Brown bag seminar | Hosting Media Bias: Evidence from the Universe of French Television and Radio Shows, 2002-2020
Stockholm Institute of Transition Economics (SITE) cordially invites you to join the hybrid brown bag seminar with Julia Cage presenting a working paper titled`Hosting Media Bias: Evidence from the Universe of French Television and Radio Shows, 2002-2020´.
Hosting Media Bias: Evidence from the Universe of French Television and Radio Shows, 2002-2020
Authors: Julia Cage (Sciences Po Paris), Moritz Hengel (Sciences Po Paris), Nicolas Hervé (INA) and Camille Urvoy (University of Mannheim)
What role do journalists and media owners play in slanting media content? In this paper, we open the black box of news production and investigate whether and how journalists themselves decide to bias the news and shield content production from owner inﬂuence. To do so, we build a novel dataset on hosts and guests in all French radio and television shows between 2002 and 2020, covering 6.3 million shows, and identify the political orientation (if any) of all the 309, 416 invited guests. First, we use the speaking time share of both politicians and politically engaged non-politician guests (PENOPs) and document substantial variations in political slant across channels and ownership groups; we ﬁnd that the inclusion of the speaking time of PENOPs strongly modiﬁes the overall picture, an aspect not traditionally monitored in most countries. Next, we use hosts working for different channels and owners to show that, controlling for demand- and supply-driven bias, journalists themselves slant media content. Finally, we document in a difference-in-differences framework how the takeover of the Canal+ Group in 2015 by Vincent Bolloré (the "French Murdoch") affected the slant of the acquired channels. In particular, we show that by 2019-20 the air time share devoted on CNews to radical-right guests has increased by nearly 15 percentage points compared to a baseline of 7.4 percent in 2013-14. One mechanism for this is the turnover of hosts, who become more likely to leave the channels, with the effect being particularly strong for the two Bolloré channels that were most to the left prior the takeover.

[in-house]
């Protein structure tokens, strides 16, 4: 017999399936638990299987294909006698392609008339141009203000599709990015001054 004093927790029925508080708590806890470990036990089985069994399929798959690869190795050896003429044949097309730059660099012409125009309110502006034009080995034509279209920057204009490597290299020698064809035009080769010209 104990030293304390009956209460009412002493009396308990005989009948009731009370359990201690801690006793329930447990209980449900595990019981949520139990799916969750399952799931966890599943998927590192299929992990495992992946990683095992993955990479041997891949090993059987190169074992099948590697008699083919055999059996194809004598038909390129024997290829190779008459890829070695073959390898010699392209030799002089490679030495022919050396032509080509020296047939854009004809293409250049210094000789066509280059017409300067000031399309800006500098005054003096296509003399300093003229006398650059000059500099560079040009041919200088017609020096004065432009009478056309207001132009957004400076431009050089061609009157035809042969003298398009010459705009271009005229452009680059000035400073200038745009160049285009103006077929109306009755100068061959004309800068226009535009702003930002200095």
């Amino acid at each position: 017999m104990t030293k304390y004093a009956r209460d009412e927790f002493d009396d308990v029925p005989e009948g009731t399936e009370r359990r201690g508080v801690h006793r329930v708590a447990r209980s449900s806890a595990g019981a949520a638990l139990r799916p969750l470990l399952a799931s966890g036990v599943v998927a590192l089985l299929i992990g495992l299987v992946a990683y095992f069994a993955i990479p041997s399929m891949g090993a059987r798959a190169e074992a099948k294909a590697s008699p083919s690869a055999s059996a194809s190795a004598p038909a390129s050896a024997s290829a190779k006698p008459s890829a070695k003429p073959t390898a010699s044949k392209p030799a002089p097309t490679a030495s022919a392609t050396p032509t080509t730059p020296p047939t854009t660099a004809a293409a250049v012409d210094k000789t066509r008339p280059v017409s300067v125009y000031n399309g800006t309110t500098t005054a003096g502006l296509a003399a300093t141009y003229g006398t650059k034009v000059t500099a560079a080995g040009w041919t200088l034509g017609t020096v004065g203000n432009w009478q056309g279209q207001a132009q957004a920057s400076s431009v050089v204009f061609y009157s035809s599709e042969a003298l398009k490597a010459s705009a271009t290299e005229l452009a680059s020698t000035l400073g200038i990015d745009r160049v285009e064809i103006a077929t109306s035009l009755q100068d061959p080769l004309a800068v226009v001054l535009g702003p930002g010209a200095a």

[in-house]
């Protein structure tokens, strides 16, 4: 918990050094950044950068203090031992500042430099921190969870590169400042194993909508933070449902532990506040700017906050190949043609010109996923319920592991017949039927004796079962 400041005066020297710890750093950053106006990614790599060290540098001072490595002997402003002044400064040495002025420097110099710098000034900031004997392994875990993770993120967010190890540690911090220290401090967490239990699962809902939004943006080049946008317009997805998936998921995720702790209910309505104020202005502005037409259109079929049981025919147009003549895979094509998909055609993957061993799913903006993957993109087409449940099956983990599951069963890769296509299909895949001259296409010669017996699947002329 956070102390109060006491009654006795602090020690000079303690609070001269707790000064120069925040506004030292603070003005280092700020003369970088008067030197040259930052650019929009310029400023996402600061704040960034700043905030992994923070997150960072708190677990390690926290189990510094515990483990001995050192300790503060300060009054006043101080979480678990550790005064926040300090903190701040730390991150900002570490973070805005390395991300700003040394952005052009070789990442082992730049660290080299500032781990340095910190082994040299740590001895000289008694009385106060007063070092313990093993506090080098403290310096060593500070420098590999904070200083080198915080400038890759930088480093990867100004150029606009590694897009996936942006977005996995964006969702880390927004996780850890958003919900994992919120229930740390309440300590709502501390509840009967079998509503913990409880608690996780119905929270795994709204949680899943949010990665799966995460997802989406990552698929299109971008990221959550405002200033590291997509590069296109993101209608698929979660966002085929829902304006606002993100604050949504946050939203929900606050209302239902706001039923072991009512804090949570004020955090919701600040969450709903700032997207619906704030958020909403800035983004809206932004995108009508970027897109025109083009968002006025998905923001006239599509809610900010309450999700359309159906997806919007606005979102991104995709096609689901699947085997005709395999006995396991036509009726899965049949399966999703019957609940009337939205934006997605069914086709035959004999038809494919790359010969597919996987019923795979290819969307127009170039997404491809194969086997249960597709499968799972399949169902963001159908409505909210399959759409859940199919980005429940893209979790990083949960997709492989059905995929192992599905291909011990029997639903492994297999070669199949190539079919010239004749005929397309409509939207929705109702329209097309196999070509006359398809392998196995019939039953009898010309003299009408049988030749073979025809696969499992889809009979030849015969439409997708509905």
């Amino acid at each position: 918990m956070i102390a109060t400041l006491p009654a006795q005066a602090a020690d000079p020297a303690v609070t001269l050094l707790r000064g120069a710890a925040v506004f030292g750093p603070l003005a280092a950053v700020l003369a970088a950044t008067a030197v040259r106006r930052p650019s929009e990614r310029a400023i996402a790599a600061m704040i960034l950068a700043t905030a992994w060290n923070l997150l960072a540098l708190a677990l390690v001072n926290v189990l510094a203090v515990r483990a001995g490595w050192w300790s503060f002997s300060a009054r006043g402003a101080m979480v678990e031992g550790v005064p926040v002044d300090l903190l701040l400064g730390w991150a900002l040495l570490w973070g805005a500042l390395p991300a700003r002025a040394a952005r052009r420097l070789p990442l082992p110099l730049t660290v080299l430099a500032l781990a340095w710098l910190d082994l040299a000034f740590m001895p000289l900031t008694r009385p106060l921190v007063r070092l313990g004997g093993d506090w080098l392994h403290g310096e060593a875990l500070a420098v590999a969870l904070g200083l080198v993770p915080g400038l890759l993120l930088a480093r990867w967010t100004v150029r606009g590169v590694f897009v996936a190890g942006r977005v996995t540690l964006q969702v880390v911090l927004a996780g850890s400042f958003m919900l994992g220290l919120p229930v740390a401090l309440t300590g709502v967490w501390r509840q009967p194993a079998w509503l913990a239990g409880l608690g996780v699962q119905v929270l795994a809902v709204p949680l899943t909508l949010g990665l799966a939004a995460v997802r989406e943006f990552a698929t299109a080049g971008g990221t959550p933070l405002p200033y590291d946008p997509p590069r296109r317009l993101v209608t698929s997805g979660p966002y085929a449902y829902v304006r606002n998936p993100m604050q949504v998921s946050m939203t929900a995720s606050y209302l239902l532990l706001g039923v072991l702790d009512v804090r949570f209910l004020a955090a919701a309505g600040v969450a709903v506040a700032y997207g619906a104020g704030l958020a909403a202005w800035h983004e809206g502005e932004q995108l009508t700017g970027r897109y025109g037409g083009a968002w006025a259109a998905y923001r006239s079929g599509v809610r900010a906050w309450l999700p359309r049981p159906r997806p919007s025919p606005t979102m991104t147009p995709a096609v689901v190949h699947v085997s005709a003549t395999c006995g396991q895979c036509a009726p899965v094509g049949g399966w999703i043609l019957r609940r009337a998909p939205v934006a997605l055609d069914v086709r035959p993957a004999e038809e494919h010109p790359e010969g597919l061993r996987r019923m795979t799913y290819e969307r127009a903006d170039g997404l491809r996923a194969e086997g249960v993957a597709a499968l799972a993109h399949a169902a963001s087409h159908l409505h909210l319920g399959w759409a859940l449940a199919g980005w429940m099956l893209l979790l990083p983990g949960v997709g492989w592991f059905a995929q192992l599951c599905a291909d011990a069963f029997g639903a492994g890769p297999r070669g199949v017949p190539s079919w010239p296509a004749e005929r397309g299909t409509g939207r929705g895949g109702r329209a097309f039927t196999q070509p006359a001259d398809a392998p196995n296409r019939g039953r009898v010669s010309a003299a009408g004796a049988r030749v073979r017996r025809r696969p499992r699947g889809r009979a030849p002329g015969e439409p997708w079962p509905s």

About the speaker
Julia Cage is the recipient of a starting grant from the European Research Council (ERC) for a five-year project on “Campaign finance, Information and Influence: A Comprehensive Approach Using Individual-Level Data and Computer Sciences Tools” (PARTICIPATE) (legal information).
Julia is also co-director of the Laboratory for Interdisciplinary Evaluation of Public Policies (LIEPP)’s “Evaluation of Democracy” research group & a Research Fellow of the Center for Economic and Policy Research (CEPR) (Economic History, Industrial Organization, and Public Economics Programs).
Julia's research focuses on media economics, political participation and political attitudes.
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